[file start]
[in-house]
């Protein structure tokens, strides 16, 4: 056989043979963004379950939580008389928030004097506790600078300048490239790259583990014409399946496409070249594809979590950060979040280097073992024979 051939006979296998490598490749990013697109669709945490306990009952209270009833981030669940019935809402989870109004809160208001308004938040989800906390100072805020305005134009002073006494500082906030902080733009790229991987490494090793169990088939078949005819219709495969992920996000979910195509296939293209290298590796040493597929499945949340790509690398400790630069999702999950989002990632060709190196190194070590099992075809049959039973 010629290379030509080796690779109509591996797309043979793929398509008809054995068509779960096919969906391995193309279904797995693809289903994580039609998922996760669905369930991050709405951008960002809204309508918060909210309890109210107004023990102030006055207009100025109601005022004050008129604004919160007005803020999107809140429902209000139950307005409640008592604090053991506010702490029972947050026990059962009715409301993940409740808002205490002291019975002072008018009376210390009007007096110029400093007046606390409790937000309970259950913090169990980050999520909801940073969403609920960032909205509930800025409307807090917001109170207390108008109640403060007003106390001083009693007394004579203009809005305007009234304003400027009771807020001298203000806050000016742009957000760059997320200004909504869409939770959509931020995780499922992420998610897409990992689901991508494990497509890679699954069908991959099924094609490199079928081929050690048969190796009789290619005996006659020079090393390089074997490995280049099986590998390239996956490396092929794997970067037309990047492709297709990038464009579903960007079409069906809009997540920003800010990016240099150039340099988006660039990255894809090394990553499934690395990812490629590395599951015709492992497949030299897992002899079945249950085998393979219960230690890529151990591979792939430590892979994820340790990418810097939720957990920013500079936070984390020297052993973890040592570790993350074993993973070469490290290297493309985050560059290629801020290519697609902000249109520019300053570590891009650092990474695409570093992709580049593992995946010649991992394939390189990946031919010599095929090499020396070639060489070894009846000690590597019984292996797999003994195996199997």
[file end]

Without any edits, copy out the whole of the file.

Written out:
[in-house]
């Protein structure tokens, strides 16, 4: 056989043979963004379950939580008389928030004097506790600078300048490239790259583990014409399946496409070249594809979590950060979040280097073992024979 051939006979296998490598490749990013697109669709945490306990009952209270009833981030669940019935809402989870109004809160208001308004938040989800906390100072805020305005134009002073006494500082906030902080733009790229991987490494090793169990088939078949005819219709495969992920996000979910195509296939293209290298590796040493597929499945949340790509690398400790630069999702999950989002990632060709190196190194070590099992075809049959039973 010629290379030509080796690779109509591996797309043979793929398509008809054995068509779960096919969906391995193309279904797995693809289903994580039609998922996760669905369930991050709405951008960002809204309508918060909210309890109210107004023990102030006055207009100025109601005022004050008129604004919160007005803020999107809140429902209000139950307005409640008592604090053991506010702490029972947050026990059962009715409301993940409740808002205490002291019975002072008018009376210390009007007096110029400093007046606390409790937000309970259950913090169990980050999520909801940073969403609920960032909205509930800025409307807090917001109170207390108008109640403060007003106390001083009693007394004579203009809005305007009234304003400027009771807020001298203000806050000016742009957000760059997320200004909504869409939770959509931020995780499922992420998610897409990992689901991508494990497509890679699954069908991959099924094609490199079928081929050690048969190796009789290619005996006659020079090393390089074997490995280049099986590998390239996956490396092929794997970067037309990047492709297709990038464009579903960007079409069906809009997540920003800010990016240099150039340099988006660039990255894809090394990553499934690395990812490629590395599951015709492992497949030299897992002899079945249950085998393979219960230690890529151990591979792939430590892979994820340790990418810097939720957990920013500079936070984390020297052993973890040592570790993350074993993973070469490290290297493309985050560059290629801020290519697609902000249109520019300053570590891009650092990474695409570093992709580049593992995946010649991992394939390189990946031919010599095929090499020396070639060489070894009846000690590597019984292996797999003994195996199997």